Unless you have a lot of patience, tiling a floor with pennies can be a tedious and time-consuming task, but the effort is worth it if you want a floor with a one-of-a-kind look. The work isn't particularly hard -- something even beginning do-it-yourselfers can accomplish -- it just takes attention to detail to ensure the penny rows align. As with all DIY projects, the amount of time you spend in preparation affects the outcome and overall quality of this budget-minded project.
Detach the baseboards from the wall. The baseboards cover the edges of the flooring material that you need to cover. To remove the baseboards without breaking them, locate the nails that hold them in place and set the pry bar between the baseboard and the wall at that location. Press gently to bring the baseboard out from the wall. Repeat for all the nails that hold it in place. When the baseboard protrudes from the wall along its entire length, detach it. Mark a number on it and on the wall so you remember where it goes during reinstallation.
Remove the existing flooring. You must lay the new flooring on a flat, smooth surface. Strip the floor of the existing covering and recycle it or throw it away. Use a putty knife or pry bar to lift it up at its edges, as needed for the type of flooring you have.
Smooth the surface of the floor's base. In a well-ventilated space, use the putty knife and the stripper to remove any floor adhesive present. If removing thinset, scrape the surface of the flooring with the putty knife and vacuum the material or sweep it into a dustbin and toss it out. Wear a face mask to avoid inhaling any dust or debris as you work.
Sand any rough spots on the plywood subfloor, or fix any cracks that need repairing in a concrete base. You need a flat, level surface on which to install the pennies. Verify the floor is level by setting a level on it in various locations across the room. You may need to add a floor-leveling compound if it is uneven, as per the manufacturer's instructions, as these products vary. Let it dry.
Paint the floor with a primer color. The color you choose will appear through the spaces between the pennies, even when they butt against each other, so choose a neutral color -- tan, beige or gray -- for best results.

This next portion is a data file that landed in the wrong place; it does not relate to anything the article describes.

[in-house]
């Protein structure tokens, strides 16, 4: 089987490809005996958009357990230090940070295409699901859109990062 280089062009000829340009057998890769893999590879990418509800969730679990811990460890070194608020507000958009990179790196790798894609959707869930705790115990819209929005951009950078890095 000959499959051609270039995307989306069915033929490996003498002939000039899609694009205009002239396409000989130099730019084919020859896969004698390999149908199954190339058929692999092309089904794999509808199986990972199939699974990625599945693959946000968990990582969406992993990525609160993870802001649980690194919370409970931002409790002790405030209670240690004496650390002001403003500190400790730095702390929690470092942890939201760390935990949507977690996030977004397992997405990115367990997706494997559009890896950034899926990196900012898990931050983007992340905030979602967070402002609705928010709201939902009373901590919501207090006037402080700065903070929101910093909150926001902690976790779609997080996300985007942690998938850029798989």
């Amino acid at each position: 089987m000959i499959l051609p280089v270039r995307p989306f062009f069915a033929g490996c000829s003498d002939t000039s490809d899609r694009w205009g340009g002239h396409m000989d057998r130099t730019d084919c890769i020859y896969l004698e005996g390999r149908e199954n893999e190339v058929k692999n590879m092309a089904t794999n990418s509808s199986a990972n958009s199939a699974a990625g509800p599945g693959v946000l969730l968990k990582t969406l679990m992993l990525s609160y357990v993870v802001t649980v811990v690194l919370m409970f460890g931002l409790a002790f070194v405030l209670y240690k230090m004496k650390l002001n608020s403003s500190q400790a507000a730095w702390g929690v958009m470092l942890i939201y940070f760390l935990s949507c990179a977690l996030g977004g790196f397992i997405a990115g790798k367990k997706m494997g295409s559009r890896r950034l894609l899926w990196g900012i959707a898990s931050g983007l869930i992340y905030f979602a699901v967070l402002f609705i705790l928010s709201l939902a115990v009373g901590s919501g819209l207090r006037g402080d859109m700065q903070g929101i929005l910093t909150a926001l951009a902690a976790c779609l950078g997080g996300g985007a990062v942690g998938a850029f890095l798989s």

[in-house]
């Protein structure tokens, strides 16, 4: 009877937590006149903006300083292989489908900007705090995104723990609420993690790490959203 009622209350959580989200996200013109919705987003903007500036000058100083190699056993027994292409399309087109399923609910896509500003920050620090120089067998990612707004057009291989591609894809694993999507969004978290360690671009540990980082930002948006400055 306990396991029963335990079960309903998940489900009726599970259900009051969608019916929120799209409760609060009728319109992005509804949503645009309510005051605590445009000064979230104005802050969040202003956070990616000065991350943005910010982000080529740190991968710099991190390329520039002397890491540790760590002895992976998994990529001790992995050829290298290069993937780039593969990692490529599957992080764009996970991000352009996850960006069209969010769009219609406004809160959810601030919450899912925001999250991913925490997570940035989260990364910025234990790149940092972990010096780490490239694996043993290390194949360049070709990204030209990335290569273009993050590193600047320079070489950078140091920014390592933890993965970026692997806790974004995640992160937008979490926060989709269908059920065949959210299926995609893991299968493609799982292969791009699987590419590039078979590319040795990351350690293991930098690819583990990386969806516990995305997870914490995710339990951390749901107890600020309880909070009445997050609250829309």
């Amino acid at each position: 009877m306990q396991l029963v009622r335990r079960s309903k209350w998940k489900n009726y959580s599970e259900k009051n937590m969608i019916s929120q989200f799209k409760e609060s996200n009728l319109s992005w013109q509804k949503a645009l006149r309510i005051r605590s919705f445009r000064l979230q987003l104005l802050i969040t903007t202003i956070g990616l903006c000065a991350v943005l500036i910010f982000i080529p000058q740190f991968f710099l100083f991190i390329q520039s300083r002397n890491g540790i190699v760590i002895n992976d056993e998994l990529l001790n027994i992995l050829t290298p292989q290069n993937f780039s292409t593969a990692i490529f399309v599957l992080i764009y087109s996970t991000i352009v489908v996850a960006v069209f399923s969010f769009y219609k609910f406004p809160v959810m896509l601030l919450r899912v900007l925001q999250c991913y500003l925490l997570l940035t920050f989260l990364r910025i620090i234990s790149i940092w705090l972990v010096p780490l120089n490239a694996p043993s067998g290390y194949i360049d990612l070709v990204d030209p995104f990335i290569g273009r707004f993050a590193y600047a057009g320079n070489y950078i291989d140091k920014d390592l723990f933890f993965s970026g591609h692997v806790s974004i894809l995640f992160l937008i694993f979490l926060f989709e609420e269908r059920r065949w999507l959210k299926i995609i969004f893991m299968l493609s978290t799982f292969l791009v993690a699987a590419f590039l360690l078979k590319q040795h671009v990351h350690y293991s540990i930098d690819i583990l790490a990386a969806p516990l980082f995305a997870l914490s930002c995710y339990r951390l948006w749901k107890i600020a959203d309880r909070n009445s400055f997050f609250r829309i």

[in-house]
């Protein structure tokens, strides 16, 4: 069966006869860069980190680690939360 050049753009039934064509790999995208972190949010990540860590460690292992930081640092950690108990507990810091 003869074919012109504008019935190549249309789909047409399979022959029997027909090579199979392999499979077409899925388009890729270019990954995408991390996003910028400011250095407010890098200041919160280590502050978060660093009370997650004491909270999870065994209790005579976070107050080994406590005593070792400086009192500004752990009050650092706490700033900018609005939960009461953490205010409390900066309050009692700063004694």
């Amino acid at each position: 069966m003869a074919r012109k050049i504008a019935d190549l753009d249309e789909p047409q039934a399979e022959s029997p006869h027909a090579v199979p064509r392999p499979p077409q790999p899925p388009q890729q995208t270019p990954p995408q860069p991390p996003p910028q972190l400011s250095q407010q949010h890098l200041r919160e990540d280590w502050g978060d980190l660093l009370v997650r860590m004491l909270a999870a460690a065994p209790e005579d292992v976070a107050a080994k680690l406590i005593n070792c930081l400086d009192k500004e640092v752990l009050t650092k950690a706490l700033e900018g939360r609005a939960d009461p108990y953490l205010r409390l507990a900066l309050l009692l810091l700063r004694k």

Lay the Penny Flooring
Start in a far corner of the room where any mistakes you make during the first few runs won't be noticeable. Adhere each penny to the floor with a dab of glue. The glue used must be capable of accepting the epoxy overcoat that finishes the floor.
Set each penny in place carefully. Work in rows to ensure the floor's lines are straight. You may alter the face that shows on the penny, "heads" or "tails" up, based on your personal preferences.
Work in one direction instead of in multiple directions at the same time. By working in one direction, it's easier to avoid making alignment mistakes, and it allows for continuity in the floor's look.
Finish adhering each penny to the floor with glue. Let the glue completely dry for at least 24 hours before adding the polyurethane.
Cover the pennies with a polyurethane coat. Apply it with a paintbrush or a roller. This coat seals the pennies in place.
The Finish Coat
Verify the square footage coverage of the epoxy finish product you have before you begin, as once you start applying the epoxy, you need to complete it one step. You don't want to run out halfway through.
Mix the two-part epoxy product together according to the instructions. Use a container that you can throw away to mix the epoxy in; once any remainder sets up in the container, both it and the container will be useless. Use old plastic ice cream buckets, coffee cans or larger 5-gallon containers with handles, depending on the size of your project.
Pour the clear epoxy material onto the floor. An old paintbrush can help smooth it across the entire floor, but it won't be usable once the epoxy hardens. Epoxy has a self-leveling feature to it that even outs and becomes smooth as it hardens. Allow the epoxy coating to dry to the touch for 2 hours, but don't walk on it until it has fully cured, about 24 to 48 hours, depending on humidity and weather conditions.